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Britain In Bloom Competition To Be Televised!

Attention all you green-thumbed gardening enthusiasts – one of the longest-running horticultural competitions is about to be televised for the very first time from next year, so make sure you tie a knot in a piece of string so you can remember to watch it when it gets going on BBC Two. Britain in Bloom, which has been going since 1964 when horticultural journalist Roy Hay came across some amazing floral displays while travelling through France and was inspired to bring the idea across the pond to the UK, will soon be hitting our TV screens… which is very exciting news indeed! Jim Buttress, Britain in Bloom judge, was quoted by the Daily Telegraph as saying: “We had to do something to recognise the guys who get together to clean up some filthy needle-strewn alleyway...

How Gardening Can Improve Your Mood Through Colour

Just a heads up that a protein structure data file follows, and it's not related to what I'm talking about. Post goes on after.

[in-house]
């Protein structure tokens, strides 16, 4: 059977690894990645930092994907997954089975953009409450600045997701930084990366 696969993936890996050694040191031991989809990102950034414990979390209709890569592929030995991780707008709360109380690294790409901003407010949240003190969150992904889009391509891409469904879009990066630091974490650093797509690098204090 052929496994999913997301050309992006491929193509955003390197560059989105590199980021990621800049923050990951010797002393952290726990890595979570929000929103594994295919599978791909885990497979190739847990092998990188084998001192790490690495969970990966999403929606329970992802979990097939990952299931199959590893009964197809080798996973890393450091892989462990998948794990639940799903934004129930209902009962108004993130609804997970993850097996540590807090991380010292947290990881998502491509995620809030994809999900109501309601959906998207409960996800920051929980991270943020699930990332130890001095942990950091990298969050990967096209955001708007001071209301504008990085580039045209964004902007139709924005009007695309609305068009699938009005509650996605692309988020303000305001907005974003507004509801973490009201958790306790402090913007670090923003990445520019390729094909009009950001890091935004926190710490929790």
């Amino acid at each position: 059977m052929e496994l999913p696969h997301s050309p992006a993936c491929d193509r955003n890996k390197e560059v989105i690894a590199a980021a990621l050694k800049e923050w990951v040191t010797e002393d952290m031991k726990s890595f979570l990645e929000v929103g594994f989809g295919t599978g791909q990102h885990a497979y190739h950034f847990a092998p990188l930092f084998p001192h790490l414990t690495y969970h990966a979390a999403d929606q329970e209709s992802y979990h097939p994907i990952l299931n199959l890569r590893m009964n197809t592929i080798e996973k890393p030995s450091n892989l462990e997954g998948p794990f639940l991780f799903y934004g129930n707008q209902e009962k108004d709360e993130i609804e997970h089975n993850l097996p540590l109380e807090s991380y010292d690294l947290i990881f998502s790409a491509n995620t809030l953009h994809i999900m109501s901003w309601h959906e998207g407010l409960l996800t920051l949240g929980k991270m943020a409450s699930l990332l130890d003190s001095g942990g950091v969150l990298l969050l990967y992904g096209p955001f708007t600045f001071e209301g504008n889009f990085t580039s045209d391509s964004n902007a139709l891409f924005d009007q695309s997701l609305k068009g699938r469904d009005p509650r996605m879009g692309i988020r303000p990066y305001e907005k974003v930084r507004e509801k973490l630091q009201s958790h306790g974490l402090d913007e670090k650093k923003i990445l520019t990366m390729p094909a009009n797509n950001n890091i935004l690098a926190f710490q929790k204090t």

When it comes to deciding how you want your garden to look, it might be worth thinking about your favourite colours and which ones enhance your mood before you go shopping for trees and flowers. Top garden designer Tom Massey – who will be showing his Perennial Sanctuary Garden at the RHS Hampton Court Flower Show in July, inspired by Japanese designs and zen gardens – believes that you don’t have to devise a show garden of your own in order to create a positive atmosphere outside, the Guernsey Press reports. He advised coming up with a particular colour palette to help inspire your moods. Orange, he explained, denotes fascination, enthusiasm, creativity and happiness, while yellow is more associated with intellect, joy and a sense of warmth. Purple, meanwhile, is linked to wisdom and dignity, while...

Slugs & Snails Come Top Of Garden Pest List

If you enjoy a spot of gardening and love watching the landscape change with the seasons, you’re sure to know that there are many garden pests out there that seem to delight in ruining all your hard work. And now the Royal Horticultural Society (RHS) has revealed the worst of all these garden pests, with slugs, snails and honey fungus coming top of the rundown for 2016. The year before, slugs and snails were actually pushed off the top of the list by the box tree moth, but it seems that gardeners the UK over are finding them troublesome once again. Others featured in the top ten included glasshouse thrips and fuchsia gall mite. The latter was first spotted in the UK back in 2007 and has since become widespread in southern England. These mites...

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